Microsoft is a “deeply open source company”, says Azure CTO Mark Russinovich
Get used to the idea of Microsoft embracing open source, states Enterprise Cloud News (Banking Technology‘s sister publication).
If you’ve been around the industry for a while, you remember when Microsoft’s then CEO Steve Ballmer said open source is “cancer”. That was in 2000. Fast-forward to today, and Microsoft is a “deeply open source company,” says Microsoft Azure CTO Mark Russinovich.
“We strongly believe in the philosophy of open source. It’s a community,” Russinovich told Enterprise Cloud News in a short but wide-ranging one-on-one interview that also covered Microsoft’s views on edge cloud computing, blockchain and more.
Microsoft uses open source in its own products, and contributes code and resources back to the community. “If we’re going to take from the community and build our solutions on it, we are going to contribute back anything we do with the technology,” Russinovich says.
Microsoft endorses open source in several different ways, Russinovich says: Microsoft enables open source on the Azure cloud, ensuring open source software runs effectively through partnerships with Cloud Foundry, Red Hat and other open source companies and organisations.
Microsoft builds its technologies and services on open source, Russinovich says. Azure Data Lake Analytics is based on Apache Hadoop YARN, and Microsoft contributed code back to YARN. Microsoft released the .Net Core, Visual Studio Code and PowerShell to open source as well, he adds. And Microsoft is a Platinum member of the Linux Foundation and the Cloud Native Computing Foundation (whose projects include Kubernetes) and a Gold member of Cloud Foundry.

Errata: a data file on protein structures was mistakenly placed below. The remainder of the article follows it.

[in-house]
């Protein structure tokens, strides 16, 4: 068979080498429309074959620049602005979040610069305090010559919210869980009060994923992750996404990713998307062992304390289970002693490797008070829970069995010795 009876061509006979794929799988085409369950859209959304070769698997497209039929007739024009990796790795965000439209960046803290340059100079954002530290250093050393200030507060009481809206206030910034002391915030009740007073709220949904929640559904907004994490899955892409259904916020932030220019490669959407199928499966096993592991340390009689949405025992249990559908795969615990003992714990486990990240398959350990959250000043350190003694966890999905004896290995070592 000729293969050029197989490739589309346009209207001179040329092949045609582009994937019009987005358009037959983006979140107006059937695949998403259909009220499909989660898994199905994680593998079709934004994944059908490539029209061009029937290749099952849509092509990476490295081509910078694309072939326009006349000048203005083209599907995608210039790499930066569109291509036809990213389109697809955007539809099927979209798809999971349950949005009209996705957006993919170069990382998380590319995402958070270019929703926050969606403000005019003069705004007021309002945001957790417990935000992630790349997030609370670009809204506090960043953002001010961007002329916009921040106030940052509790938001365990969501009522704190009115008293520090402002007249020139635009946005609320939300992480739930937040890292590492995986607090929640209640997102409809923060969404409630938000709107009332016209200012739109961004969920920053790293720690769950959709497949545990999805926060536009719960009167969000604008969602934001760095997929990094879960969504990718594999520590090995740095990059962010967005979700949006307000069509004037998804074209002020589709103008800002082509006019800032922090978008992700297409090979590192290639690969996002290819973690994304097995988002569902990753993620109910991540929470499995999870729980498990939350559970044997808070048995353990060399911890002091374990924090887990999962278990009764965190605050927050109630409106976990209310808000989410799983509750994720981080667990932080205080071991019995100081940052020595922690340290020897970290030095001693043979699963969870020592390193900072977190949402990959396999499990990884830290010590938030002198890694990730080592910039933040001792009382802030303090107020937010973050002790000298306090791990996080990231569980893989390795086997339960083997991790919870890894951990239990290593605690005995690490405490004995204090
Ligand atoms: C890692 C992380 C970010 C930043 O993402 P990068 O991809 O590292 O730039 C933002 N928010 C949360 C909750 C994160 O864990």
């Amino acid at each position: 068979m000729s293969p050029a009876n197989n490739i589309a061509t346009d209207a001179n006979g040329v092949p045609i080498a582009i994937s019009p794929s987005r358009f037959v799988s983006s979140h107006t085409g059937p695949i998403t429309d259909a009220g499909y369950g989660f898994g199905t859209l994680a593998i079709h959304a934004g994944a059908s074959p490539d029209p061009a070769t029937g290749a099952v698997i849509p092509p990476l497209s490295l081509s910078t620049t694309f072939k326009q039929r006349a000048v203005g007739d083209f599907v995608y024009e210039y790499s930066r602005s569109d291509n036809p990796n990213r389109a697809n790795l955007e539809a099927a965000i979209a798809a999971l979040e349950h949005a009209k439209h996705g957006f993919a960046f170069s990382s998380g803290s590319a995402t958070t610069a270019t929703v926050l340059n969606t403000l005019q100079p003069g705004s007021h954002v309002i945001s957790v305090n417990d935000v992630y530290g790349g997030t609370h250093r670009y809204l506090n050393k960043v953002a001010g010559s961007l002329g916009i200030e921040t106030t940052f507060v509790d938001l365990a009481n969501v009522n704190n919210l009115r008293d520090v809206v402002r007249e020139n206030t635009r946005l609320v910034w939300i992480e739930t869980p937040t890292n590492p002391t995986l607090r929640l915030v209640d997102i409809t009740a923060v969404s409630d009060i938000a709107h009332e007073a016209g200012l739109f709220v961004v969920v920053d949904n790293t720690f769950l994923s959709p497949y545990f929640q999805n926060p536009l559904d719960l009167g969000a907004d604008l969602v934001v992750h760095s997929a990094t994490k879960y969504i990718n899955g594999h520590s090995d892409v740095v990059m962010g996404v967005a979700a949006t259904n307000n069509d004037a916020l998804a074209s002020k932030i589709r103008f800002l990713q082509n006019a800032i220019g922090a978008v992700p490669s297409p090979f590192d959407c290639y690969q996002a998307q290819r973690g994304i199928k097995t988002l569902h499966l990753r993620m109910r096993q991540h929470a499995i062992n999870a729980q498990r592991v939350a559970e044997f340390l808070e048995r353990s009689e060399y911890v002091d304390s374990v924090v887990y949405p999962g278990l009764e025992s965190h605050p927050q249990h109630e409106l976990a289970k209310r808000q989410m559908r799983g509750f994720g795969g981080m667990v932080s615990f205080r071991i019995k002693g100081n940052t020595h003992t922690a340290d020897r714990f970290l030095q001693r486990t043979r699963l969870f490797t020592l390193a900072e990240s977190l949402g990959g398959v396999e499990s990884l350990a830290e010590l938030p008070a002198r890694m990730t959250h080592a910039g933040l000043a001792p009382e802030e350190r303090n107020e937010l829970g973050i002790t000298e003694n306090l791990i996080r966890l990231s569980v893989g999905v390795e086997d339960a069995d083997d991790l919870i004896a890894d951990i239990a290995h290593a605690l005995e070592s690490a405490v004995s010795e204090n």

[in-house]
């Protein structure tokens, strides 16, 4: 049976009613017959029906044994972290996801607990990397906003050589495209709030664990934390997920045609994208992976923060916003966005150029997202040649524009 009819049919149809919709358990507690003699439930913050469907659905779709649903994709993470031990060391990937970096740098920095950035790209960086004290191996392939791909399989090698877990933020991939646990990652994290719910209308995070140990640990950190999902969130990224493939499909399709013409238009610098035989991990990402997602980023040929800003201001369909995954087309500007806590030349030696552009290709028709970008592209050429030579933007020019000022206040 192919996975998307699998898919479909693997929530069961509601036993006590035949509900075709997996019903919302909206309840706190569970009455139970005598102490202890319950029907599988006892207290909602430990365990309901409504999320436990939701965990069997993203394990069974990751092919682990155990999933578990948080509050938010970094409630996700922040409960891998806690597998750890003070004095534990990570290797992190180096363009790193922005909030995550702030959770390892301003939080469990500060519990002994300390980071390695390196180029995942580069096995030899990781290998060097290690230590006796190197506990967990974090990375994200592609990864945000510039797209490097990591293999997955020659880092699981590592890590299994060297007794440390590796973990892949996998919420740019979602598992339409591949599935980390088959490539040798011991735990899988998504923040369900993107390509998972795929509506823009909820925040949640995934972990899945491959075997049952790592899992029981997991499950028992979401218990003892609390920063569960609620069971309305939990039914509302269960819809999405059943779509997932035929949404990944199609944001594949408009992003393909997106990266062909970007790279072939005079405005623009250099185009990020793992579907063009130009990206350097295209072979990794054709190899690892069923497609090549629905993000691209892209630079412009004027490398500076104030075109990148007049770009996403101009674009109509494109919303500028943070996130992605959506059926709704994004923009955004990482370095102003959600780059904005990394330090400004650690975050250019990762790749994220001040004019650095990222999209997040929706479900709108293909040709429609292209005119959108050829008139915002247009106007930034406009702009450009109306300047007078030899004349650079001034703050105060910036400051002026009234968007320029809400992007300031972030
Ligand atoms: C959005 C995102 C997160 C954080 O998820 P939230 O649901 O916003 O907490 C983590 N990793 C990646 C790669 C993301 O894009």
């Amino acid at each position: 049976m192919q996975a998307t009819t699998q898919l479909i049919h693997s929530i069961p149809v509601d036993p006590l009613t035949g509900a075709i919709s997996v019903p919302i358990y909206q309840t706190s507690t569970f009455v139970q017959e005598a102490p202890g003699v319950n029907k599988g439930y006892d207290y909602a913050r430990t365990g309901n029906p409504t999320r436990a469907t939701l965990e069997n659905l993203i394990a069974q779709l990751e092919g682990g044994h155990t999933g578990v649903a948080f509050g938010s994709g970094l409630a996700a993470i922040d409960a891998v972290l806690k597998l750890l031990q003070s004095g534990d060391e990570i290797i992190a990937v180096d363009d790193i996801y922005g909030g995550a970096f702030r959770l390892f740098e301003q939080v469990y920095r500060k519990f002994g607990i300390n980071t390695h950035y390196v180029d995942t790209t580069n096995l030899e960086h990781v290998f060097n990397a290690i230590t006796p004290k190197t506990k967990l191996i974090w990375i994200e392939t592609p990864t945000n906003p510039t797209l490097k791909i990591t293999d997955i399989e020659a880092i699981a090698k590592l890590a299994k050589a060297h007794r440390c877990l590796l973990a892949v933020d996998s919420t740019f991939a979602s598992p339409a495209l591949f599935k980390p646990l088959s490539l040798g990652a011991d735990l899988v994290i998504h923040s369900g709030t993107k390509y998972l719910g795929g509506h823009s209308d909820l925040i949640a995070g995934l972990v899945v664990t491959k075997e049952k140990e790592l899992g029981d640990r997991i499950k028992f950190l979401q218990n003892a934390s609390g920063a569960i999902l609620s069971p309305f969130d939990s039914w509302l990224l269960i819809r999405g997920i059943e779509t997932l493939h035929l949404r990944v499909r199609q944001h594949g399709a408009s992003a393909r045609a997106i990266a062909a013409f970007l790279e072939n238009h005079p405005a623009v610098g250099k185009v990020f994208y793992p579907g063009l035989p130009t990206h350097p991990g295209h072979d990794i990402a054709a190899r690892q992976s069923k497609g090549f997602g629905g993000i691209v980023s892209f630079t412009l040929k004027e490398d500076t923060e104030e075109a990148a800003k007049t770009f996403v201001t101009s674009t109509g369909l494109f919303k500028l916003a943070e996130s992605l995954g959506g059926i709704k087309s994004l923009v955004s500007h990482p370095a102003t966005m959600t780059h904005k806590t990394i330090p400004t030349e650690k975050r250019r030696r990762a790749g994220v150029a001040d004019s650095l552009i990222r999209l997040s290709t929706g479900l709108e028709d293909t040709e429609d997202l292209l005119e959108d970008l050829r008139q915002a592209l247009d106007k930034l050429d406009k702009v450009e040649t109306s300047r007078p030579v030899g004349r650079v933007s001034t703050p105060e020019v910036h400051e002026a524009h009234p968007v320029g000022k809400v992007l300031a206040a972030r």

Why the change in attitude? Customers demand it, Russinovich says. “A lot of our customers are building on open source. There’s a lot of great innovation happening in open source, and we need to make that innovation possible.”
Opportunity on the edge
Microsoft views edge computing as an opportunity for Azure. Businesses need to write applications that can move from the cloud to the edge and back, managed the same way using the same tools, no matter where they run.
Microsoft Azure Stack is important to that strategy, particularly on the factory floor, “a massive IoT scenario”, according to Russinovich. Azure Stack is an instance of the Azure cloud that runs on on-premises server. Azure Stack needs to operate autonomously, with or without a cloud connection, because cloud connectivity sometimes goes down but factories and other IoT deployments need to continue running, Russinovich says.
While computing will move to the edge, there will also be even greater need for massive, centralised data centers provided by Azure, he continues. “The centralised aspect of the cloud will continue to grow at an exponential rate. Edge as a platform will grow similarly. You can’t have rich edge computing without a cloud behind it.”
“We see blockchain applications in every single business that we look at, every single vertical,” Russinovich says.
Microsoft is seeing companies look to private blockchain to connect and keep track of interaction within departments, providing an immutable, distributed ledger of transactions, he notes.
Consortia of businesses can use blockchain to track transactions between them, eliminating the middleman and reducing the risk of fraud, he says.
And “smart contracts” code that runs on top of the blockchain – provides a foundation for distributed applications.
Microsoft is running multiple blockchains integrated with higher-level Azure services, including using cryptographic keys to authentication to the blockchain, integrated with Azure Key Vault and authenticated identity.
Microsoft contributed the Coco framework, a blockchain framework, to open source in August last year.
It is partnering with industry on blockchain projects, including Maersk for maritime insurance in conjunction with Ernst & Young. Microsoft also has a project for digital identities in conjunction with Accenture.
Microsoft was a leading enterprise technology company in providing blockchain to business, second to IBM, according to a recent survey from Juniper Research.